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The Dancing Grapes Experiment

Not enough time on your hands to think of scientific experiments your child can do? Think that most require lots of shopping? Actually, you’ll find most of what you need to conduct meaningful experiments right in your kitchen. The challenge, however, is knowing what to do.

Science is all about discovering how things work and trying to solve problems. Simple, hands-on experiments that begin with “What do you think will happen?” or end with “Can you make it happen differently?” get children’s minds in the right place. Even letting children “play” with the materials before starting gets them thinking about how these interact together. Encouraging children to help whenever they can by reading steps, measuring out materials, and cleaning up maximizes their learning experience and investment.

The Dancing Grape Overview:

The following easy-to-set-up experiment involves mixing baking soda in water with some vinegar to create carbon dioxide gas. Grapes added to this mixture will sit at the bottom at first, and then, as the bubbles collect on the sides of the grapes, they will begin to float. When they reach the top, the bubbles will pop and the grapes will sink again. The cycle will repeat with the grapes going up and down until all of the bubbles are done.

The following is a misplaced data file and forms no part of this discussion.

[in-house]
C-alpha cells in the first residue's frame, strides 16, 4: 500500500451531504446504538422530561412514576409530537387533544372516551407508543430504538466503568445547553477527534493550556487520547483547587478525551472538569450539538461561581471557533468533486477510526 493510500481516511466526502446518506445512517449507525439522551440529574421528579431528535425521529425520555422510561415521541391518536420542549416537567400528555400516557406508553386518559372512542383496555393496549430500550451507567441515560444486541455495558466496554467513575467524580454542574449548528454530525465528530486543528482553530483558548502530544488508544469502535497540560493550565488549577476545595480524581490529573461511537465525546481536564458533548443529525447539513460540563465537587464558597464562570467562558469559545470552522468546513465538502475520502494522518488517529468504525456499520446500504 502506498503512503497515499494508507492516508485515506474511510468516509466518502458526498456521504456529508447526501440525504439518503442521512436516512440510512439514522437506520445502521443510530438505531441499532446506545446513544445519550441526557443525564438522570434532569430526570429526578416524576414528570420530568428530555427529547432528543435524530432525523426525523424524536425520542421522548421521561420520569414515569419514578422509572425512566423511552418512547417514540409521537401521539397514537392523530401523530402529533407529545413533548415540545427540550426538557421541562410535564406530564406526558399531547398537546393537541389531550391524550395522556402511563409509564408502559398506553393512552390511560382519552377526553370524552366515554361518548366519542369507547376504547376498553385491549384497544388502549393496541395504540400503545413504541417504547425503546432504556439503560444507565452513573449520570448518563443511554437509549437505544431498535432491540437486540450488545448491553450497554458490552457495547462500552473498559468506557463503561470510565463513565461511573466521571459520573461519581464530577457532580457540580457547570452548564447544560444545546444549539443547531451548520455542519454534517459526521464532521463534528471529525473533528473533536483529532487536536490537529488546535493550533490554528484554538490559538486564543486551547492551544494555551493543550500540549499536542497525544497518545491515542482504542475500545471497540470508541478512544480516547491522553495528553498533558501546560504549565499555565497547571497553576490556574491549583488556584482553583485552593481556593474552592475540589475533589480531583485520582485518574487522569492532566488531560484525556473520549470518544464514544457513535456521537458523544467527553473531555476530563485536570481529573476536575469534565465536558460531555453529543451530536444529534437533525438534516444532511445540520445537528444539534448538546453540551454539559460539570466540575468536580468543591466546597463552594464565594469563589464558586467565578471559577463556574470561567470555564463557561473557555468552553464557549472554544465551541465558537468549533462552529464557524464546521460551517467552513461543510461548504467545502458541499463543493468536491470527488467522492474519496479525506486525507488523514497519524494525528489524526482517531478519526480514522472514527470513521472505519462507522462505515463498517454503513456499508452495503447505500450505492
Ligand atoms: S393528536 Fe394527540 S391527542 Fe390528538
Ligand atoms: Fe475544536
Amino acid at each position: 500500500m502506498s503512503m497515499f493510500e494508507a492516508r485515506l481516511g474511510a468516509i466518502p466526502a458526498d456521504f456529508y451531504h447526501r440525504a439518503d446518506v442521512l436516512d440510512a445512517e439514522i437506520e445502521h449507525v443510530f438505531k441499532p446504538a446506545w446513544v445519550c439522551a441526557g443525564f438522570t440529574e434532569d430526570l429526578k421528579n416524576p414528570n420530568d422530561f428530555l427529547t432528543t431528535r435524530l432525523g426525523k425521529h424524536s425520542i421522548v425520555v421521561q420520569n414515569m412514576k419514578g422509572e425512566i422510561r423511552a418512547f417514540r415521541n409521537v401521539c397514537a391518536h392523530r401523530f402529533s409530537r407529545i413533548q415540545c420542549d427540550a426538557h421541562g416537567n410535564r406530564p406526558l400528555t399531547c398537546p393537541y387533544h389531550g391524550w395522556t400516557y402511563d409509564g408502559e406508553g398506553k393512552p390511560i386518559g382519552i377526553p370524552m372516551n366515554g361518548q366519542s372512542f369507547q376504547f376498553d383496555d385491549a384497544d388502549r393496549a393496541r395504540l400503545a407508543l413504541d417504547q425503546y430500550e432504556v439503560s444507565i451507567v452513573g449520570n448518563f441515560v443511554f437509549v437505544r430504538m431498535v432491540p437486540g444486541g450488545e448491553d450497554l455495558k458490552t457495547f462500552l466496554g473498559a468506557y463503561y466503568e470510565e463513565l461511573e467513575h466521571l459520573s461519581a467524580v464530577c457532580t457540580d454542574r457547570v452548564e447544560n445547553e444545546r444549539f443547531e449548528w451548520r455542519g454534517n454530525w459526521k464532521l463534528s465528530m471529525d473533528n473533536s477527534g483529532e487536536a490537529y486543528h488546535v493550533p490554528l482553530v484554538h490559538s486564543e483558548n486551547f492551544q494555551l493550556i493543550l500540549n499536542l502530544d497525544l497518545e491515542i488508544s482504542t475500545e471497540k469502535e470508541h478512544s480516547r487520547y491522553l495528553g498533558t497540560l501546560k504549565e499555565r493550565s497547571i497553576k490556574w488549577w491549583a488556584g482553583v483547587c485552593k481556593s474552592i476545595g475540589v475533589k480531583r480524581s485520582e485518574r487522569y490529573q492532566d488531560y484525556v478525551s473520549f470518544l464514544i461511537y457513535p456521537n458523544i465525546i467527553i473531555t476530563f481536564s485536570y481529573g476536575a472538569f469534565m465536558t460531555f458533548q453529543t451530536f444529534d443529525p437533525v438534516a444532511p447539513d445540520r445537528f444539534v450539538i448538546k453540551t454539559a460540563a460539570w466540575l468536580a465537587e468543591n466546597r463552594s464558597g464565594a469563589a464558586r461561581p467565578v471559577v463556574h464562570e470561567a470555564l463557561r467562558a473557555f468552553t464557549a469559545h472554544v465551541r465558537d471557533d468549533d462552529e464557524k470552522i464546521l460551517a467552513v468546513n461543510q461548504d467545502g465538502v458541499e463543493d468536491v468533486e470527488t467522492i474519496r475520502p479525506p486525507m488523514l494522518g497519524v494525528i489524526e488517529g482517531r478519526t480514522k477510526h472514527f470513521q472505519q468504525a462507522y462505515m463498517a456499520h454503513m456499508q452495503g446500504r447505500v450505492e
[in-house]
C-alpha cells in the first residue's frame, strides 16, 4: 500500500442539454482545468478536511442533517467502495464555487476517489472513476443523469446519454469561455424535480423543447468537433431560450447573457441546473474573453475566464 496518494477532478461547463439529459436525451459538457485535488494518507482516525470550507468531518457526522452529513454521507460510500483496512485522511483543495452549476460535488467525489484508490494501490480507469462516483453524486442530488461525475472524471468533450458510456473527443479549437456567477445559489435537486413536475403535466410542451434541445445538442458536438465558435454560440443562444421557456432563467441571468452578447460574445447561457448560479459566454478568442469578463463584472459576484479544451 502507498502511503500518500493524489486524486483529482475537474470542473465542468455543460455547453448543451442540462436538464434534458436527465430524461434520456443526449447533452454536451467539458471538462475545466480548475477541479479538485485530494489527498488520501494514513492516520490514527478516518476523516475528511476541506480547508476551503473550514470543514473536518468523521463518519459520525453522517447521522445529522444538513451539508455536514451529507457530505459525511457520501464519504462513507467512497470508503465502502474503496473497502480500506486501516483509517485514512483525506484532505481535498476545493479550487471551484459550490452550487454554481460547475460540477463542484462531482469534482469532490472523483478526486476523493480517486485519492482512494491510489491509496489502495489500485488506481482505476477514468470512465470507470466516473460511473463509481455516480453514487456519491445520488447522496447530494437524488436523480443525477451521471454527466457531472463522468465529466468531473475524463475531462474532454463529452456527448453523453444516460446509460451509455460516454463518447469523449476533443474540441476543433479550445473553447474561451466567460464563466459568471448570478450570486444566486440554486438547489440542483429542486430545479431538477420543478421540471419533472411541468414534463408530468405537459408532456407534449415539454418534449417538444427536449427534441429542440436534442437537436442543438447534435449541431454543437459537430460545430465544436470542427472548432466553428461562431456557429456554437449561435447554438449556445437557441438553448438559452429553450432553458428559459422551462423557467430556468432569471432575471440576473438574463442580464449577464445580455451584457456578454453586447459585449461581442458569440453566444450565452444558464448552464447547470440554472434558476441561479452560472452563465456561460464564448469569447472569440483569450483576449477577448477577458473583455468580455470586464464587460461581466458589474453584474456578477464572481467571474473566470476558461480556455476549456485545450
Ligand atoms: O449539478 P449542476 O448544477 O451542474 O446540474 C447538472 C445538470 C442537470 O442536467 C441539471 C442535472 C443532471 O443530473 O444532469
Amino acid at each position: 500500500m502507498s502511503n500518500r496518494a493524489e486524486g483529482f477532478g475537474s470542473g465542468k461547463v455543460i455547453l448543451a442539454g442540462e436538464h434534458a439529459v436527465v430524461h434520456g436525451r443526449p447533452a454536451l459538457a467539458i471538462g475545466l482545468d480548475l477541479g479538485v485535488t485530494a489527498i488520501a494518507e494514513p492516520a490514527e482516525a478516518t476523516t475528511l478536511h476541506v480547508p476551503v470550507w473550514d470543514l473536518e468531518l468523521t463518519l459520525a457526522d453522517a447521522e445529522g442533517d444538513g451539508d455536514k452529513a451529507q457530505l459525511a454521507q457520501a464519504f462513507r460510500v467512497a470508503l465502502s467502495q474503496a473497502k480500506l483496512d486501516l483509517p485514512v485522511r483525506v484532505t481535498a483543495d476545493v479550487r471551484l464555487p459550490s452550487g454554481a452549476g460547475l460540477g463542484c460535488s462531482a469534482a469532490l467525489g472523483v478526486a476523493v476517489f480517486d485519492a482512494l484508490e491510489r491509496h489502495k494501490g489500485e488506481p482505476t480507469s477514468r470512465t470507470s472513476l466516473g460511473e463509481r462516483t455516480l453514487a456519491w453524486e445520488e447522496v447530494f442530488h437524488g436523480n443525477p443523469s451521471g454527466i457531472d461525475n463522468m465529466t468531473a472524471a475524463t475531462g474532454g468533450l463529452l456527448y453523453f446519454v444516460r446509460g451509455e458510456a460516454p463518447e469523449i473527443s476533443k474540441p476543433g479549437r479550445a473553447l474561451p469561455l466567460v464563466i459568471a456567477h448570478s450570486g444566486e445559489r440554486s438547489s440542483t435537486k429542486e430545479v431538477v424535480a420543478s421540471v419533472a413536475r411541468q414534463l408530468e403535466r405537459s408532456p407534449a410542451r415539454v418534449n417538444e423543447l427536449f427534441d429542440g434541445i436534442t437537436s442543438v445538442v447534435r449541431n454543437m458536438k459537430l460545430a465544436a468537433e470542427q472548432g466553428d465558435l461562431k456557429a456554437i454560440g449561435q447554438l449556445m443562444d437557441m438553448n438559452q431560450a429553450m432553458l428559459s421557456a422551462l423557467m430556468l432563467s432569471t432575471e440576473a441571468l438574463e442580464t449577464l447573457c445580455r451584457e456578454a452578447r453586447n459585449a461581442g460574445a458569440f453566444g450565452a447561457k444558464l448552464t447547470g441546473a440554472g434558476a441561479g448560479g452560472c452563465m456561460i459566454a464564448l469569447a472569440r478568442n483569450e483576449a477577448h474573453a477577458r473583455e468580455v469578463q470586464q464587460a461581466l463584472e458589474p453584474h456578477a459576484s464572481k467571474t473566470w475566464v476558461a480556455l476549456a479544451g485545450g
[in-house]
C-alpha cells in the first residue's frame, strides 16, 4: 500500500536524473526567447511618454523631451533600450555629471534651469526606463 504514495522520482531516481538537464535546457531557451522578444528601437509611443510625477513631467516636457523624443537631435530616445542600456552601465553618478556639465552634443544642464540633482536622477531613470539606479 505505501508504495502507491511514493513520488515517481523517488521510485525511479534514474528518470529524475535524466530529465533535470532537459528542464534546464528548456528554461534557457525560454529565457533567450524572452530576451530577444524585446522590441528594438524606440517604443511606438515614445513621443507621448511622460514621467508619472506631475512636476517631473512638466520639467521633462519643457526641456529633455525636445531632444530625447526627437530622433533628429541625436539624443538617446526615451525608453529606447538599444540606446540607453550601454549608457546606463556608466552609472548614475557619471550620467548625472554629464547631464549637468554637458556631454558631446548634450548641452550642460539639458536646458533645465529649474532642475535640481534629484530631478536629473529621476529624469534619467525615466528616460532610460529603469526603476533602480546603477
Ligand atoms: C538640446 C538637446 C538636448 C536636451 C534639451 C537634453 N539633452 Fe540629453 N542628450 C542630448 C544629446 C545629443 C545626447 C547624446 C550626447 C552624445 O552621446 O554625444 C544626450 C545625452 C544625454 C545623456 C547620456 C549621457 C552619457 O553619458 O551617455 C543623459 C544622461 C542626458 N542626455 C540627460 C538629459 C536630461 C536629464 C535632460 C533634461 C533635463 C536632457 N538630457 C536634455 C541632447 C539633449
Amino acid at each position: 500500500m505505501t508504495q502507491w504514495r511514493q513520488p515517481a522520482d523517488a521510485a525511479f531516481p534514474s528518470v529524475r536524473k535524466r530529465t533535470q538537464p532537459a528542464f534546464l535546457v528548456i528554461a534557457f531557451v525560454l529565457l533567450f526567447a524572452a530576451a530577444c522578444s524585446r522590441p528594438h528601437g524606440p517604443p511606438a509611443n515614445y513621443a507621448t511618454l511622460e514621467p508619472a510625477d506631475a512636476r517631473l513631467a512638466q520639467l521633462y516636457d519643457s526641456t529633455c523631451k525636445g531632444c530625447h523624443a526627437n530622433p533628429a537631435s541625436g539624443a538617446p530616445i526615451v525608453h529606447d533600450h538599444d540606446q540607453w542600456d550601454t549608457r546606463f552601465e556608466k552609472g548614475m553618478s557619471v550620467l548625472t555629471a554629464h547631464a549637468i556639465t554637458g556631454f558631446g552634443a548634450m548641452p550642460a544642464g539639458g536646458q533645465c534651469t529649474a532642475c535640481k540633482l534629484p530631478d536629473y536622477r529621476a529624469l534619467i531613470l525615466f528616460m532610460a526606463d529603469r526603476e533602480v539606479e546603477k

Understanding buoyancy will help your children get the most from the experiment, so here’s a quick explanation: Buoyancy is the measure of how something floats or sinks in a liquid. Rolled up tin foil sinks in water, but if you make it into the shape of a boat, it floats. You change the density of the tin foil as you make it boat shaped. In this experiment, the grapes initially are too dense for the water, but the bubbles help to increase their buoyancy.


  • A tall clear water glass
  • water
  • baking soda
  • vinegar
  • grapes
  • teaspoon
  • paper towels


  1. Fill clear water glass ¾ full of water.
  2. Mix 1 teaspoon of baking soda into the water until it is nearly clear (dilute the baking soda as needed).
  3. Put 2-3 grapes into the glass.
  4. Observe how the grapes sink to the bottom and explain how the grapes are denser than the water.
  5. Ask what will happen when you put vinegar into the baking soda water (this will test whether they have any prior knowledge of mixing the two).
  6. Have the child pour approximately ¼ cup of vinegar into the glass (put paper towels under the cup in case it bubbles over).
  7. Watch the bubbles gather on the sides of the grapes, causing them to slowly rise and then fall.
  8. (If you don’t have baking soda and vinegar, 7-Up or Sprite work well).

This is a simple, yet informative, experiment for your kids. They’ll love the grapes bobbing up and down.

The experimenting doesn’t have to be over yet, however. In fact, this is when the science lesson actually begins. Your kids might ask if this will work with other types of fruit (blueberries? strawberries? raisins?) They might choose a different cup size, different amounts of baking soda and vinegar, or more or less water.  Whatever they attempt and, by encouraging their experimenting, you may be helping them to generate a lifelong fascination with the world of science.